Both Ayers and Young gained significantly more votes – 34,513 and 34,157, respectively – than Waters (26,026) and Small (11,989).
Overall, the Council candidates who generally struck at least a neutral view on Duggan’s track record are moving on to Nov. 2 election.
Proposal P trounced
Duggan also won by helping to solidly defeat Proposal P. The measure aimed for sweeping change in the way the City government operates by revising the City Charter. The mayor was a fierce critic of the proposal. Duggan’s administration released a fiscal analysis that declared that the proposed charter would lead the City back to bankruptcy. Duggan’s son Ed Duggan was part of the well-funded campaign against Proposal P.
On Tuesday, 67 percent of Detroiters voted against the proposal.
Duggan is getting major backing from powerful corporate and union political action committees (PACs), as well as hundreds of donations from homemakers to influential lawyers and grassroots activists, according to recent campaign filings with the Wayne County Clerk’s Office.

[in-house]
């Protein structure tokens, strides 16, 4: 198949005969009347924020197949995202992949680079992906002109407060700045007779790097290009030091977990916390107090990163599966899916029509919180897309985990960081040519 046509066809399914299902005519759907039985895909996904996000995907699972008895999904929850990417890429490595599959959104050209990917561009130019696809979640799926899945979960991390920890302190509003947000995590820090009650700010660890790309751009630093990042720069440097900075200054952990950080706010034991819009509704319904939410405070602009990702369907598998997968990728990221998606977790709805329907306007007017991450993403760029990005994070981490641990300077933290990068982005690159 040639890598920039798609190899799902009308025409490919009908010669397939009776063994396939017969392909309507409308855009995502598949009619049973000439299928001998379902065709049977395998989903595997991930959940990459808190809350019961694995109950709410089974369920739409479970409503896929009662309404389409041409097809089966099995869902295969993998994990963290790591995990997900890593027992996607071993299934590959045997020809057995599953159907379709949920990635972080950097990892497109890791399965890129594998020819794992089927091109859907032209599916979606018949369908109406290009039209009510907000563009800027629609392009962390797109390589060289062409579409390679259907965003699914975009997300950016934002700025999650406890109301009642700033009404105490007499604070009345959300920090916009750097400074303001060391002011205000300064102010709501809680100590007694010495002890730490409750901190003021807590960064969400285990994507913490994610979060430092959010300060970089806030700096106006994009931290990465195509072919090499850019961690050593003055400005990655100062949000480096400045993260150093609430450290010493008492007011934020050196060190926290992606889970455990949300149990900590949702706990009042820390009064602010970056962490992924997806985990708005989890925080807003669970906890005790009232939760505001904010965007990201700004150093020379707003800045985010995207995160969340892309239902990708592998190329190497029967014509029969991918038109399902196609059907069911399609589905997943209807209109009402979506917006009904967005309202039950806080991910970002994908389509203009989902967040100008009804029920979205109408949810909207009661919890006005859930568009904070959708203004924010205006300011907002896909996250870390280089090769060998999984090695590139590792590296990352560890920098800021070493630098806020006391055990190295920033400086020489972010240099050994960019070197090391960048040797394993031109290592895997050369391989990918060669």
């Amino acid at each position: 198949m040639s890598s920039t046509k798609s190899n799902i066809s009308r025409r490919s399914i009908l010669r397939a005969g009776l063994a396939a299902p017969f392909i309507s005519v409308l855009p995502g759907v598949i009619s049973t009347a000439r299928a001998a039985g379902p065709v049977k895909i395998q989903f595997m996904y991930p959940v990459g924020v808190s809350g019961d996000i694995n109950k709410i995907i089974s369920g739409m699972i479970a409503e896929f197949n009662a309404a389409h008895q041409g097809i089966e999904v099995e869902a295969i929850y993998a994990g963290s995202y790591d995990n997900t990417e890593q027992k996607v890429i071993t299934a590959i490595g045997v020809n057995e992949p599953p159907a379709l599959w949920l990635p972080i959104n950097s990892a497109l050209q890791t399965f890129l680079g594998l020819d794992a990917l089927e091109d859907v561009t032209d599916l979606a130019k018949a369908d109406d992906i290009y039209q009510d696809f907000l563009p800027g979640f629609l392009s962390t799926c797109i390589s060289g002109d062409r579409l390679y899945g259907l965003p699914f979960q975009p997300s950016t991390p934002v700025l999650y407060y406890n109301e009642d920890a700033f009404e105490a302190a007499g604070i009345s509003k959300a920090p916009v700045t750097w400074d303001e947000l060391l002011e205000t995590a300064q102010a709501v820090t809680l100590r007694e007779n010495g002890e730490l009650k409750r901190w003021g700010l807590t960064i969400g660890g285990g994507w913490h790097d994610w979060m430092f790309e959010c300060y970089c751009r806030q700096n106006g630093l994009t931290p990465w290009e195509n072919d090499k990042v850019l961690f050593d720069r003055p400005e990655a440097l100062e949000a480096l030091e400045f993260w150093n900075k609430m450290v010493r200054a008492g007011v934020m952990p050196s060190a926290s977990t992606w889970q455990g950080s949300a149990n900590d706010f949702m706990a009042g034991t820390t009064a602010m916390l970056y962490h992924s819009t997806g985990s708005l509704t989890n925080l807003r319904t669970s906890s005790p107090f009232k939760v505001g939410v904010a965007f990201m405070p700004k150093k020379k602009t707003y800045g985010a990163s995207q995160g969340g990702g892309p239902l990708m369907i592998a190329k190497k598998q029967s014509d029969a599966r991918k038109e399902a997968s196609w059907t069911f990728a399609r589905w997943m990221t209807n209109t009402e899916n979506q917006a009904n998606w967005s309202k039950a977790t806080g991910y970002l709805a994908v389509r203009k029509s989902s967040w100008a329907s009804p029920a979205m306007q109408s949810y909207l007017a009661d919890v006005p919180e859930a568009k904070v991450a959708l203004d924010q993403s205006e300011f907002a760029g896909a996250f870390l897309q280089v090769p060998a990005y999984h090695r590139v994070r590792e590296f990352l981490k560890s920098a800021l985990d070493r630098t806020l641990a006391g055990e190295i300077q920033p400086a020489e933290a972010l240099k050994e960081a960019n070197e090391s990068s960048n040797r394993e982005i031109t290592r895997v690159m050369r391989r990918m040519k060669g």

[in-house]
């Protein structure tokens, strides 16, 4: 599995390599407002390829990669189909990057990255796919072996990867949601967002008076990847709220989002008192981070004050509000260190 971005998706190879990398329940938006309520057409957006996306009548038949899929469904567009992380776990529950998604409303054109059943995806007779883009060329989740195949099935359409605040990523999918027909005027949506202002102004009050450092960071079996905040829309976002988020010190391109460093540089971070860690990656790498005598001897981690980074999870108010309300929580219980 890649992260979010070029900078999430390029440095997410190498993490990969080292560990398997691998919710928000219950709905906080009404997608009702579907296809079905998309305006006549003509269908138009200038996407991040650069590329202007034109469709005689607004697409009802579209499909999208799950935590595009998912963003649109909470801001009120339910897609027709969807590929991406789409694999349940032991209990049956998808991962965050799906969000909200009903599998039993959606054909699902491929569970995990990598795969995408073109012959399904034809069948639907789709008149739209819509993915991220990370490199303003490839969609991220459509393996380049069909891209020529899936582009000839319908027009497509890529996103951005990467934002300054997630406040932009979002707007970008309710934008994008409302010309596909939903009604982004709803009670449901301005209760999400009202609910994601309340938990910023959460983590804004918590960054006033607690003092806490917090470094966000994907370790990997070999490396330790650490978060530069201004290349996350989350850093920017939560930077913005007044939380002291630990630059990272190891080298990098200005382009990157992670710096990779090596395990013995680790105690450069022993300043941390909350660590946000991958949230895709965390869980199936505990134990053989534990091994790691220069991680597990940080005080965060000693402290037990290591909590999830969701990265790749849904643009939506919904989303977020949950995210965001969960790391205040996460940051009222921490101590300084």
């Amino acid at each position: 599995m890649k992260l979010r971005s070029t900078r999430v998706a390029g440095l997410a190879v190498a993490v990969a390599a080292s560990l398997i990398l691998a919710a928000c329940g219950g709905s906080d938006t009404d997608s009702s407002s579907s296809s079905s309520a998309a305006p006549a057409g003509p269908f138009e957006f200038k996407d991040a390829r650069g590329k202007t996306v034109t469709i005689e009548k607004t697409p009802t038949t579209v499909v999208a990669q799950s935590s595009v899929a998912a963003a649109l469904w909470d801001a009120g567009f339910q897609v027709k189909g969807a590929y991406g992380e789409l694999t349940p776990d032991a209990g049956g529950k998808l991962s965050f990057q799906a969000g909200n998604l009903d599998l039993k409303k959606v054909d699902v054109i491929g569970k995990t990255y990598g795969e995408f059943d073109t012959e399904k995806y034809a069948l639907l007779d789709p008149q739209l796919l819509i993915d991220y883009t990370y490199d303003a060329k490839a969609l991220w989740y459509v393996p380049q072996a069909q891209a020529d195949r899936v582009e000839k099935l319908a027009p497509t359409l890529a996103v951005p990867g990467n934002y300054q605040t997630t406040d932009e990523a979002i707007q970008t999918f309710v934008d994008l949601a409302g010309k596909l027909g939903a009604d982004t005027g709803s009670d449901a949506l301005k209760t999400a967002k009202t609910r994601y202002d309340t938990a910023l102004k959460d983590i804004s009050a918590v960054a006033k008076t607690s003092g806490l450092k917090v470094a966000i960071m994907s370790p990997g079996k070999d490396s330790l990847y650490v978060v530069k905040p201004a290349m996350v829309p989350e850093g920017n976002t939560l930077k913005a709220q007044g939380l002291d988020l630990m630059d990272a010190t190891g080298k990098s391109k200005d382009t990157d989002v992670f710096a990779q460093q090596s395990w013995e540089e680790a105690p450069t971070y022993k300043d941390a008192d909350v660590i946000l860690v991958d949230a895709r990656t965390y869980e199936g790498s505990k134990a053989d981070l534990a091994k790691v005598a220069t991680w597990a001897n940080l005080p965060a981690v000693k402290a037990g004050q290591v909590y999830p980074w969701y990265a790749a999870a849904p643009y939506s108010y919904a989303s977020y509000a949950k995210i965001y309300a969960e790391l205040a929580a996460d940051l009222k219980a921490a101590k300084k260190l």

His re-election committee, Mike Duggan for Detroit, raised $1.1 million from January to mid-July, according to the filings. Adams raised $160,575.
Duggan had a total of $1.2 million for the primary, including $149,000 from previous fund-raising periods. His campaign spent $719,500 on the primary, and he has $545,000 remaining.
Major PACs representing Blue Cross Blue Shield of Michigan, DTE Energy, General Motors, the law firms Miller Canfield and Plunkett Cooney Employees, along with the United Auto Workers V-Pac and Michigan Regional Council of Carpenters, gave amounts ranging from $3,000 to more than $35,000.
Executives from Quicken Loans (including Dan Gilbert), Henry Ford Health System, JACK Entertainment, Amtrak, Taubman Co., Vanguard Health Systems, Meijer, the San Francisco utility PG&E Corp., along with local real estate developers, attorneys, and small-business owners gave anywhere from $100 to $7,500.
‘We just want to get things done’